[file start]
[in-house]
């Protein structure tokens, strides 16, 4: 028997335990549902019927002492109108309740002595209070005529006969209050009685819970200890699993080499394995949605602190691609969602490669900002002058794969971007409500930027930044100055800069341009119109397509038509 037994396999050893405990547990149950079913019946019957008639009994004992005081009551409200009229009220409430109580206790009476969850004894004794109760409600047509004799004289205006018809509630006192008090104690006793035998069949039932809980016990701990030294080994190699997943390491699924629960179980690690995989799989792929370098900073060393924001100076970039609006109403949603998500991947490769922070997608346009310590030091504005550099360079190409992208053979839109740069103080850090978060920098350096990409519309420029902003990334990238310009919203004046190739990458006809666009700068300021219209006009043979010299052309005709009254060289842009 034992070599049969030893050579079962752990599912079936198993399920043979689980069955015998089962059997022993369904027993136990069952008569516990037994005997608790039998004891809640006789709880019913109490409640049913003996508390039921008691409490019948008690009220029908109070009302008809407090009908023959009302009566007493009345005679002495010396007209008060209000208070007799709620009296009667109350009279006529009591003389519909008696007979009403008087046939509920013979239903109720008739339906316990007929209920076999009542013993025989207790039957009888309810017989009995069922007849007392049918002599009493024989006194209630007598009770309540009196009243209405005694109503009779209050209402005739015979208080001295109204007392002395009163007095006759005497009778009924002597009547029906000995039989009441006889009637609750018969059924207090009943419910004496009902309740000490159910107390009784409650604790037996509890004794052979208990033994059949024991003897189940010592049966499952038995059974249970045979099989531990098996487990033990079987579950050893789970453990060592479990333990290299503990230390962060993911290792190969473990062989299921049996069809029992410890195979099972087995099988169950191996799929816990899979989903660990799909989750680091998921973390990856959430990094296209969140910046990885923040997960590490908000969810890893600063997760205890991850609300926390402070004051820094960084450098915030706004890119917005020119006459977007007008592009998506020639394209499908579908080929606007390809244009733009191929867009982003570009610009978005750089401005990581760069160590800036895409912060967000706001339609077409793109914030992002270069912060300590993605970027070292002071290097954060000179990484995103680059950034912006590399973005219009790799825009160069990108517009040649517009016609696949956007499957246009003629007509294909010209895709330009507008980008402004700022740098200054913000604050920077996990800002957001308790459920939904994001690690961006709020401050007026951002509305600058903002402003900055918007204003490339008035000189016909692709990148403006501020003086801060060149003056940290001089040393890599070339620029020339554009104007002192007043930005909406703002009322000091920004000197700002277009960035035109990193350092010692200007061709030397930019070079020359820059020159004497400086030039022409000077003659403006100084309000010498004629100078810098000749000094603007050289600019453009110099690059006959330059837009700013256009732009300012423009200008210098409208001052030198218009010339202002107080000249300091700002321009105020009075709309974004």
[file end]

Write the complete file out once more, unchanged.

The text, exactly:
[in-house]
């Protein structure tokens, strides 16, 4: 028997335990549902019927002492109108309740002595209070005529006969209050009685819970200890699993080499394995949605602190691609969602490669900002002058794969971007409500930027930044100055800069341009119109397509038509 037994396999050893405990547990149950079913019946019957008639009994004992005081009551409200009229009220409430109580206790009476969850004894004794109760409600047509004799004289205006018809509630006192008090104690006793035998069949039932809980016990701990030294080994190699997943390491699924629960179980690690995989799989792929370098900073060393924001100076970039609006109403949603998500991947490769922070997608346009310590030091504005550099360079190409992208053979839109740069103080850090978060920098350096990409519309420029902003990334990238310009919203004046190739990458006809666009700068300021219209006009043979010299052309005709009254060289842009 034992070599049969030893050579079962752990599912079936198993399920043979689980069955015998089962059997022993369904027993136990069952008569516990037994005997608790039998004891809640006789709880019913109490409640049913003996508390039921008691409490019948008690009220029908109070009302008809407090009908023959009302009566007493009345005679002495010396007209008060209000208070007799709620009296009667109350009279006529009591003389519909008696007979009403008087046939509920013979239903109720008739339906316990007929209920076999009542013993025989207790039957009888309810017989009995069922007849007392049918002599009493024989006194209630007598009770309540009196009243209405005694109503009779209050209402005739015979208080001295109204007392002395009163007095006759005497009778009924002597009547029906000995039989009441006889009637609750018969059924207090009943419910004496009902309740000490159910107390009784409650604790037996509890004794052979208990033994059949024991003897189940010592049966499952038995059974249970045979099989531990098996487990033990079987579950050893789970453990060592479990333990290299503990230390962060993911290792190969473990062989299921049996069809029992410890195979099972087995099988169950191996799929816990899979989903660990799909989750680091998921973390990856959430990094296209969140910046990885923040997960590490908000969810890893600063997760205890991850609300926390402070004051820094960084450098915030706004890119917005020119006459977007007008592009998506020639394209499908579908080929606007390809244009733009191929867009982003570009610009978005750089401005990581760069160590800036895409912060967000706001339609077409793109914030992002270069912060300590993605970027070292002071290097954060000179990484995103680059950034912006590399973005219009790799825009160069990108517009040649517009016609696949956007499957246009003629007509294909010209895709330009507008980008402004700022740098200054913000604050920077996990800002957001308790459920939904994001690690961006709020401050007026951002509305600058903002402003900055918007204003490339008035000189016909692709990148403006501020003086801060060149003056940290001089040393890599070339620029020339554009104007002192007043930005909406703002009322000091920004000197700002277009960035035109990193350092010692200007061709030397930019070079020359820059020159004497400086030039022409000077003659403006100084309000010498004629100078810098000749000094603007050289600019453009110099690059006959330059837009700013256009732009300012423009200008210098409208001052030198218009010339202002107080000249300091700002321009105020009075709309974004």